• New Year’s Eve, This day is very symbolic in Japan as it is the last day of the year and the day before New Year’s Day, the most important day of the year.
  • There are many traditions that fall on this day such as Ōsōji, or “big cleaning,” and a dinner of toshikoshi soba, New Year’s Eve Soba, a type of Japanese noodle.

O-shōgatsu or Gantan 

  • New Year’s Day, Many people spend time with their families, and people who work or live far from their families often go back to their hometown for New Year’s.

Work Culture and Politics

This is a continuation of the previous blog post Top 5 aspects of Family Life

Work Culture and Economy

  • Japan’s economy is ranked second in the world after that of the United States
  • some of its main industries include motor vehicles, electronics, industrial and transportation equipment, and chemicals.
  • Employees in their first years at a company often have to work long hours for little pay.
  • It is very common for employees to all go out drinking together after a long day at work; the Japanese see this as a way to strengthen relationships and build work camaraderie.
  • Another important part of the Japanese work economy is the custom of lifelong employment.
  • This system is becoming less common due to a decrease in the number of full-time employees and an increase in the number of part-time and contractual employees.
  • There is term, freeter, the Japanese have coined to refer to young people who work one or more part-time jobs as an alternative to obtaining full-time employment.


  • Unlike the United States or the United Kingdom, Japanese political parties tend to change constantly with one major exception-the Liberal Democratic Party, which has held power for more than fifty years-since the end of World War II.

General Trends

  • Generally speaking, the older and younger generations tend to do things differently and hold
    different ideas about things.
  • Members of the younger generation also seem to keep more of their own interests in mind as they wait longer and longer to get married and have children.

Top 5 Aspects of Family Life

This blog is a continuation of the previous blog 4 Major Cities. This blog will discuss 5 points of a standard Japanese family, but remember there are always exceptions!!

  • Families in Japan are generally traditional, and the family is a focal point of life. 
  • Immediate families are a bit smaller compared to those of other countries; it is not uncommon for Japanese parents to have only one or two children. 
  • It is also very common for adult children to continue to live with their parents well into their twenties or thirties until they get married.
  • Japanese gender roles are still quite traditional, with women expected to stay home and take care of their children and men expected to support the family financially.
  • A few problems have recently plagued Japanese family life and society. One of them is the decreasing birthrate, which hit a record low in 2005 when the number of deaths outnumbered the number of births.

For more great lessons like this one, check out our other lessons: Click Here

Valuable Information on Getting Started Living in Japan part 3

Welcome to Part 3 of our Valuable Information on Living in Japan series! This time we will go over credit cards, taxes, and insurance.

If you have any questions or information that you would like to share about living in Japan, please leave us a comment!

Valuable Information on Living in Japan part 3

  Credit Cards

Most major credit cards issued overseas can be used in Japan at major restaurants, hotels, department stores, etc. (please note, however, that Japan is still very much a cash society, and there are many stores and restaurants that do not accept credit cards) . However, it is said to be difficult for foreigners to get a Japanese credit card, and there are many stories of people getting rejected when they apply for one. It is not impossible, though - some residents have reported having luck obtaining credit cards through Citibank and Tokyo-Mitsubishi UFJ.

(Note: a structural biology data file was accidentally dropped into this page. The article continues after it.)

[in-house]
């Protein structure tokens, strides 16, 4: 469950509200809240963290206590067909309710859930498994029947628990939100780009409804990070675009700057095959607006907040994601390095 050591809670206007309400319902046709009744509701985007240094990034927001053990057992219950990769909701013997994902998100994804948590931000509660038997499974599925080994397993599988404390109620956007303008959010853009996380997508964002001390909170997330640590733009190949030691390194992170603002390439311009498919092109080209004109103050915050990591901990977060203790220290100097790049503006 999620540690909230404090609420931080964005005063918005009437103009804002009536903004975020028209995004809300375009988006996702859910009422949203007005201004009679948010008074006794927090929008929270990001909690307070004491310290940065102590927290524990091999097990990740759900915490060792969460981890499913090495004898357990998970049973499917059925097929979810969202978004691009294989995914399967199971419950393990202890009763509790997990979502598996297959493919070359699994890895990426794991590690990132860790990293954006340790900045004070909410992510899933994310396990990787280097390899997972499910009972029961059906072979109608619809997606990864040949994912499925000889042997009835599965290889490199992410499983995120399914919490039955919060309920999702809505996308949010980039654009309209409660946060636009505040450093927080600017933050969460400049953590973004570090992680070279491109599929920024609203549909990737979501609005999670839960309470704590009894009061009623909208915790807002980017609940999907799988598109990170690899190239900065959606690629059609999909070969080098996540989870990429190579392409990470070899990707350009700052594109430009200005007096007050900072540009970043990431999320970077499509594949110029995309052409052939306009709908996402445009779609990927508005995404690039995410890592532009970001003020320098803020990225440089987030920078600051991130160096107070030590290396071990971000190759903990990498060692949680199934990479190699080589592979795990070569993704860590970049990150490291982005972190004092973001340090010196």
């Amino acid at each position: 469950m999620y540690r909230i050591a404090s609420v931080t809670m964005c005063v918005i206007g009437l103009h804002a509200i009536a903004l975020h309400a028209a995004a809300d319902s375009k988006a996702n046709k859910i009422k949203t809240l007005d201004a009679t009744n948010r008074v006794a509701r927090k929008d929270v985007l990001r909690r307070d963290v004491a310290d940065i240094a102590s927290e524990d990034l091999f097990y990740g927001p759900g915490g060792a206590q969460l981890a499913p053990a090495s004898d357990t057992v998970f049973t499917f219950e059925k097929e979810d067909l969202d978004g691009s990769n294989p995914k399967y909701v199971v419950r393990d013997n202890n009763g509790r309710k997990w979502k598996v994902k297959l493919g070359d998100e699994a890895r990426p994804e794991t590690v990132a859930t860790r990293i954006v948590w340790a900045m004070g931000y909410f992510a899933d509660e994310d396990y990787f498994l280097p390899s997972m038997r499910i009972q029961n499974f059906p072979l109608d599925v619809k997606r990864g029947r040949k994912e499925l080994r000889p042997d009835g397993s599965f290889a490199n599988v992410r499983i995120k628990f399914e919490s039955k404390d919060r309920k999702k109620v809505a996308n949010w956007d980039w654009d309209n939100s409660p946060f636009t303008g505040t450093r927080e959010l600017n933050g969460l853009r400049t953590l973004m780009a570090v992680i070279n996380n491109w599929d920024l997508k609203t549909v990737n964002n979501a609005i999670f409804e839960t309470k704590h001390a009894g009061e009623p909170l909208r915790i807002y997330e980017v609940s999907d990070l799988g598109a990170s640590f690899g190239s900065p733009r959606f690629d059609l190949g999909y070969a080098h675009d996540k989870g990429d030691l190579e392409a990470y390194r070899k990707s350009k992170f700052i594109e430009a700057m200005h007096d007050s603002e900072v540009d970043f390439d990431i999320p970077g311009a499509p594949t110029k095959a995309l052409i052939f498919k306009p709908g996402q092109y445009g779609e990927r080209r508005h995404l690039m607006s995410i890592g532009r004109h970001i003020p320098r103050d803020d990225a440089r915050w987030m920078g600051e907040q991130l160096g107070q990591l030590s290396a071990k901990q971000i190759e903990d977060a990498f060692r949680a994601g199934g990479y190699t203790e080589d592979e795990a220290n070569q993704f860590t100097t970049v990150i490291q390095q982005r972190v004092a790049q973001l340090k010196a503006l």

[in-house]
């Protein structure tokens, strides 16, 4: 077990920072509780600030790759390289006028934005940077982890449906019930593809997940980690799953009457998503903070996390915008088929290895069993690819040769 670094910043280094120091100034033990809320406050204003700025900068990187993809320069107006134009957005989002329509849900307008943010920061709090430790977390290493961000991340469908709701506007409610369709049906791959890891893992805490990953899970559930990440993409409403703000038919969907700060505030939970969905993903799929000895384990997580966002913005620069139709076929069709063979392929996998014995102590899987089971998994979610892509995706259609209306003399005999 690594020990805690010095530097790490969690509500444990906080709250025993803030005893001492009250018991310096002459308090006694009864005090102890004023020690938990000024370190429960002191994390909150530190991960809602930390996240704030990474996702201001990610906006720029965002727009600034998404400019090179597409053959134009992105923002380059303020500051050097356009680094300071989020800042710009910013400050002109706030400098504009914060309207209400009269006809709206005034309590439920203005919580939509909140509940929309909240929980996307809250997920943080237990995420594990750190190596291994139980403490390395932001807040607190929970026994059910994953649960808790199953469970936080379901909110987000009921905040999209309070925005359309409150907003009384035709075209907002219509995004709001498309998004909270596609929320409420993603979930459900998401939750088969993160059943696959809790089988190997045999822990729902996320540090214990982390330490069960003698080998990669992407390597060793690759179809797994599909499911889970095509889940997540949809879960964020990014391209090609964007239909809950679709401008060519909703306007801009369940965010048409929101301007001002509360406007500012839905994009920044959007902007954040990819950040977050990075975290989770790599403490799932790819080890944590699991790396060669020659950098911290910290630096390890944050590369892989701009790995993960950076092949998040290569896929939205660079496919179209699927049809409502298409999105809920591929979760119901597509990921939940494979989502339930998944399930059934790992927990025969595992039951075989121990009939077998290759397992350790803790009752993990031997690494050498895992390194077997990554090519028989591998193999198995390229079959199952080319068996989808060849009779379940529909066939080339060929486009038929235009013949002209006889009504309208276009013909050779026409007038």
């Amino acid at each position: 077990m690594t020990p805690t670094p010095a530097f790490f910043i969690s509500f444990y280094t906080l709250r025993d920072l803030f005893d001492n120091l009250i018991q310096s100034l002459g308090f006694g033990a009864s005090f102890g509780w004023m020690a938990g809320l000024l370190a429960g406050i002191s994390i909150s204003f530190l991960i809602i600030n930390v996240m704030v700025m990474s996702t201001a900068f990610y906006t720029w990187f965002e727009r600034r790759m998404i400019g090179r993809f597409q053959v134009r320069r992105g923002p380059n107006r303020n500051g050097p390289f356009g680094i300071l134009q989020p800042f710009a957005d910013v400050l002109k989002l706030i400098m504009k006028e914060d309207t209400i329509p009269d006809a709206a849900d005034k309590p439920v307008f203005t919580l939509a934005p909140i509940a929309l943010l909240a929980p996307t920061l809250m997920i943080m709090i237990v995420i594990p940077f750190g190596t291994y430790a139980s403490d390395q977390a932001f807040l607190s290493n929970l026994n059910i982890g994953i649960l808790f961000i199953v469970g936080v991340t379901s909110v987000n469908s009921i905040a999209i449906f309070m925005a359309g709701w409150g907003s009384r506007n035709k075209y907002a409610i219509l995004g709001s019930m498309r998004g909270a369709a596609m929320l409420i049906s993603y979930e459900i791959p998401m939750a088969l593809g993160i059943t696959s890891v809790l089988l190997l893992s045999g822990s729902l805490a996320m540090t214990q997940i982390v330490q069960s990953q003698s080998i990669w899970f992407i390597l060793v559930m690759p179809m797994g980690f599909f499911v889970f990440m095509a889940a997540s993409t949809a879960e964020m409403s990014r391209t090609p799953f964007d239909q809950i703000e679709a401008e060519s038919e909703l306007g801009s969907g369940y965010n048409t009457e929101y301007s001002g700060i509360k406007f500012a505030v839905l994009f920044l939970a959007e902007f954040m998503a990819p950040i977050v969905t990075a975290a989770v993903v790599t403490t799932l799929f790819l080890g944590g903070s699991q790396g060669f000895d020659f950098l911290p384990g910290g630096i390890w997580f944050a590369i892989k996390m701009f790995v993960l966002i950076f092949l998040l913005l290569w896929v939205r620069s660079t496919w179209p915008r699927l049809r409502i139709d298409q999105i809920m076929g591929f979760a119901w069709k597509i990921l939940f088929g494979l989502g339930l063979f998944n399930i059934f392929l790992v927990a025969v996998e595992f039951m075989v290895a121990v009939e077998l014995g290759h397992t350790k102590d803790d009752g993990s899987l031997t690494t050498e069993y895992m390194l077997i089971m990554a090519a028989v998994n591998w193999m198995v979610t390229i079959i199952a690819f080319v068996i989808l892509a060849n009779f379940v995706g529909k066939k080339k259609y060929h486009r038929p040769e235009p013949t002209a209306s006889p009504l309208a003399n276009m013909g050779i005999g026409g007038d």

Taxes and Insurance

RESIDENT TAX: The amount of residence tax you pay is determined by the amount of income you made the previous year. This tax is paid to your Local Ward Office, and you can either pay it by yourself (using taxation slips sent to you by the Ward Office) or through your employer (who deducts it from your monthly salary).
INCOME TAX: Income tax is paid annually, and the amount paid is calculated based on how much one made the previous year. If you are a company employee, this tax is deducted from your salary each month. At the end of the year, the amount is recalculated and adjusted depending on how much you earned from January to December of that year.

INSURANCE: Membership in one of two main health insurance systems is compulsory. The two main systems are National Health Insurance (国民健康保険, kokumin kenkō hoken), and Employees’ Health Insurance (社会健康保険, shakai kenkō hoken). Monthly premiums are based mostly on ones salary, but are calculated differently.

EMPLOYEES HEALTH INSURANCE: Under this scheme, the employer provides a health insurance certificate to employees. Broadly speaking, this applies to those who 1) work for medium/large companies, 2) work for national/local government, and 3) work for private schools. Those who join this scheme pay only 30 percent of their medical costs.
NATIONAL INSURANCE: If you are staying in Japan for a year or more and are not covered by Employees’ Insurance, you need to apply for National Health Insurance. When applying at your local word or city office, you must show your Alien Registration card. Those who join this scheme pay 30 percent of their medical costs.
For more details: http://en.wikipedia.org/wiki/Health_care_system_in_Japan

PENSION: If you have paid into the Employees Pension Insurance system for at least six months, you are entitled to a refund when you leave Japan. You must visit your local ward or city office and get an application form, which you must send back within two years of leaving the country.

We hope you have enjoyed this information on getting started living in Japan.Please share any tips or information you have with us!